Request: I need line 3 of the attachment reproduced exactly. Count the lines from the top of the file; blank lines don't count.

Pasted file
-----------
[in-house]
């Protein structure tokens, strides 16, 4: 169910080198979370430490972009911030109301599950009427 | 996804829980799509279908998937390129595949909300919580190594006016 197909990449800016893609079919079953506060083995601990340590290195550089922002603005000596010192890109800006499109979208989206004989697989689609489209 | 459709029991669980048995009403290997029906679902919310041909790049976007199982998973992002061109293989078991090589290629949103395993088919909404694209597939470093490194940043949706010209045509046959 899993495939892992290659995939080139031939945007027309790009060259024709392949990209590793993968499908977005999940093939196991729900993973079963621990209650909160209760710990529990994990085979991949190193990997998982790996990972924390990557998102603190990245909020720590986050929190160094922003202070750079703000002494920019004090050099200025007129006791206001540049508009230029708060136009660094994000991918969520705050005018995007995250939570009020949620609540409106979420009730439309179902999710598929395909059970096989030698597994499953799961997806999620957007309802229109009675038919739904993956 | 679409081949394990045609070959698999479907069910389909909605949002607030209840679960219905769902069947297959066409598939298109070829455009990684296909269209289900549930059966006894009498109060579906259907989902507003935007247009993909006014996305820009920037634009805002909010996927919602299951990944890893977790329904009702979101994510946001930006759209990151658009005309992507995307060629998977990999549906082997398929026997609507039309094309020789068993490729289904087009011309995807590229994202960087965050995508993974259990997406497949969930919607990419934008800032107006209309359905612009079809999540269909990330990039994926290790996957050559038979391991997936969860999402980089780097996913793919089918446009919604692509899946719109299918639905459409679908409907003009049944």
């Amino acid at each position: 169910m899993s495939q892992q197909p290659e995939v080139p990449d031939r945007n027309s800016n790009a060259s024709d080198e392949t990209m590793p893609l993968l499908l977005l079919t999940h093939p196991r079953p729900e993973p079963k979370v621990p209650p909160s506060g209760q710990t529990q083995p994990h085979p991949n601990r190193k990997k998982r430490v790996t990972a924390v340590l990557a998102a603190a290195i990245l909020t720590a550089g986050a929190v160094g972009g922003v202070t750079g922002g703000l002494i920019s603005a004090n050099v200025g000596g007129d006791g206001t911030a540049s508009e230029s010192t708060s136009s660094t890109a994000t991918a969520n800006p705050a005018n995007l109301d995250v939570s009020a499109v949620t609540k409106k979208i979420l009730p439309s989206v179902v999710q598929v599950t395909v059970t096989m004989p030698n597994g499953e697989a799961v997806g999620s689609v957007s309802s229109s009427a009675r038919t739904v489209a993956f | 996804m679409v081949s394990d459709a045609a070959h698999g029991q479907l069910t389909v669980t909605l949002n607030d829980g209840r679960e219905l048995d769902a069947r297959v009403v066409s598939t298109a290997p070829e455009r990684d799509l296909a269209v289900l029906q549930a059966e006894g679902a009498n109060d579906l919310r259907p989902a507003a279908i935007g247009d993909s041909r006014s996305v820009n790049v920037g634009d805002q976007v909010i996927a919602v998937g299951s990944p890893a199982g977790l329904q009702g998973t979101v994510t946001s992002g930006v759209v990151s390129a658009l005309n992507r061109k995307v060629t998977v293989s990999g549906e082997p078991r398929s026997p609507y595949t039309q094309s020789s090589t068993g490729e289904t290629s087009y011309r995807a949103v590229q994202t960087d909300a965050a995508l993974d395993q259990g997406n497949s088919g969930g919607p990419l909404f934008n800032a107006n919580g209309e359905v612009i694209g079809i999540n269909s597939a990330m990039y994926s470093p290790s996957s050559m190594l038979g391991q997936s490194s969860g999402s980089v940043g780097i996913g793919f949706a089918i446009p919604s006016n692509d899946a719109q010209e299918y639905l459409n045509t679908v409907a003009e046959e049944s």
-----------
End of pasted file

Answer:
């Amino acid at each position: 169910m899993s495939q892992q197909p290659e995939v080139p990449d031939r945007n027309s800016n790009a060259s024709d080198e392949t990209m590793p893609l993968l499908l977005l079919t999940h093939p196991r079953p729900e993973p079963k979370v621990p209650p909160s506060g209760q710990t529990q083995p994990h085979p991949n601990r190193k990997k998982r430490v790996t990972a924390v340590l990557a998102a603190a290195i990245l909020t720590a550089g986050a929190v160094g972009g922003v202070t750079g922002g703000l002494i920019s603005a004090n050099v200025g000596g007129d006791g206001t911030a540049s508009e230029s010192t708060s136009s660094t890109a994000t991918a969520n800006p705050a005018n995007l109301d995250v939570s009020a499109v949620t609540k409106k979208i979420l009730p439309s989206v179902v999710q598929v599950t395909v059970t096989m004989p030698n597994g499953e697989a799961v997806g999620s689609v957007s309802s229109s009427a009675r038919t739904v489209a993956f | 996804m679409v081949s394990d459709a045609a070959h698999g029991q479907l069910t389909v669980t909605l949002n607030d829980g209840r679960e219905l048995d769902a069947r297959v009403v066409s598939t298109a290997p070829e455009r990684d799509l296909a269209v289900l029906q549930a059966e006894g679902a009498n109060d579906l919310r259907p989902a507003a279908i935007g247009d993909s041909r006014s996305v820009n790049v920037g634009d805002q976007v909010i996927a919602v998937g299951s990944p890893a199982g977790l329904q009702g998973t979101v994510t946001s992002g930006v759209v990151s390129a658009l005309n992507r061109k995307v060629t998977v293989s990999g549906e082997p078991r398929s026997p609507y595949t039309q094309s020789s090589t068993g490729e289904t290629s087009y011309r995807a949103v590229q994202t960087d909300a965050a995508l993974d395993q259990g997406n497949s088919g969930g919607p990419l909404f934008n800032a107006n919580g209309e359905v612009i694209g079809i999540n269909s597939a990330m990039y994926s470093p290790s996957s050559m190594l038979g391991q997936s490194s969860g999402s980089v940043g780097i996913g793919f949706a089918i446009p919604s006016n692509d899946a719109q010209e299918y639905l459409n045509t679908v409907a003009e046959e049944s």